(ORDO NEWS) — Oregon State University scientists have identified two time periods when climate change allowed early humans to migrate from Asia to North America.
The researchers analyzed cores (cylindrical sediment samples) collected in the Pacific Northeast and also performed simulations of ocean conditions.
It turned out that at the end of the last ice age there were two periods when a combination of winter ice cover and ice-free summer conditions was observed. This contributed to the migration of people further south.
Sediment cores collected in the Gulf of Alaska contained molecular traces of algae that grew around sea ice along the coastline.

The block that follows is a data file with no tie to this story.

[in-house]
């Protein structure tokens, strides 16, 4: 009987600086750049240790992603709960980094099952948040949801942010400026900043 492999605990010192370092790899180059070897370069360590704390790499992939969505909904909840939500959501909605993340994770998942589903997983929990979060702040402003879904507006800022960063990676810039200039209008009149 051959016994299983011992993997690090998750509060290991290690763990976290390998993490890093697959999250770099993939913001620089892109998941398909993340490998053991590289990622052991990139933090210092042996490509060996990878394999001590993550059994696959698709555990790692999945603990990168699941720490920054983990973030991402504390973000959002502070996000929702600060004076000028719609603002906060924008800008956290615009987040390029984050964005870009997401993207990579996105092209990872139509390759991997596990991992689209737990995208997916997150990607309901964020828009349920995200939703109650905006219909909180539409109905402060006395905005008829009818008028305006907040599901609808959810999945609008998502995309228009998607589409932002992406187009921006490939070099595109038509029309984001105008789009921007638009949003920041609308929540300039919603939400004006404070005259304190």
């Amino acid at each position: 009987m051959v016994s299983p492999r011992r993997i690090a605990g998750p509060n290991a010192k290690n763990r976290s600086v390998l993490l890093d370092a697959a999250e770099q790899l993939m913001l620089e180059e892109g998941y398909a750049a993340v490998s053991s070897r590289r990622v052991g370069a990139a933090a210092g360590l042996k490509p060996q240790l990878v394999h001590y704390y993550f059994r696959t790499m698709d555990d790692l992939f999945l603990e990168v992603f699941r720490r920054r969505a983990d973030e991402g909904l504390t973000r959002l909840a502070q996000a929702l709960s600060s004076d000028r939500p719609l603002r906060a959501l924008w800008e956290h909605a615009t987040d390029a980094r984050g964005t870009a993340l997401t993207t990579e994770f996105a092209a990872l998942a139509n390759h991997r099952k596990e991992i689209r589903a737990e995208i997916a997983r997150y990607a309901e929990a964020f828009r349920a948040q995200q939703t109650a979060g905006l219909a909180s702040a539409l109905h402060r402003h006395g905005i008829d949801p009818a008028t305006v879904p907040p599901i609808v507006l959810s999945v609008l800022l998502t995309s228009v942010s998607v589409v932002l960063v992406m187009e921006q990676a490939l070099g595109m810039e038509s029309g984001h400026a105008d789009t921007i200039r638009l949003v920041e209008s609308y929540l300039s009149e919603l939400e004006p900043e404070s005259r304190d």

In two periods – from 22 thousand to 24.5 thousand years ago and from 14.8 thousand to 16.4 thousand years ago – sea ice was present in winter, while the summer period became increasingly warm.
This likely provided early Americans with the opportunity to travel along the coast.
The findings are consistent with a growing body of evidence that the most likely route for the early Americans was the Pacific coastal route, which was in use before the large ice sheets covering much of present-day Canada and parts of the US began to recede.
The early Americans occupied part of Beringia, a land mass in the present-day Bering Strait that created a bridge between Asia and North America.
According to most archaeological evidence, the first peoples of the Americas appeared no earlier than 13,000 years ago.
However, new evidence indicates that people began arriving on the new continent long before the ice-free interior corridor opened.
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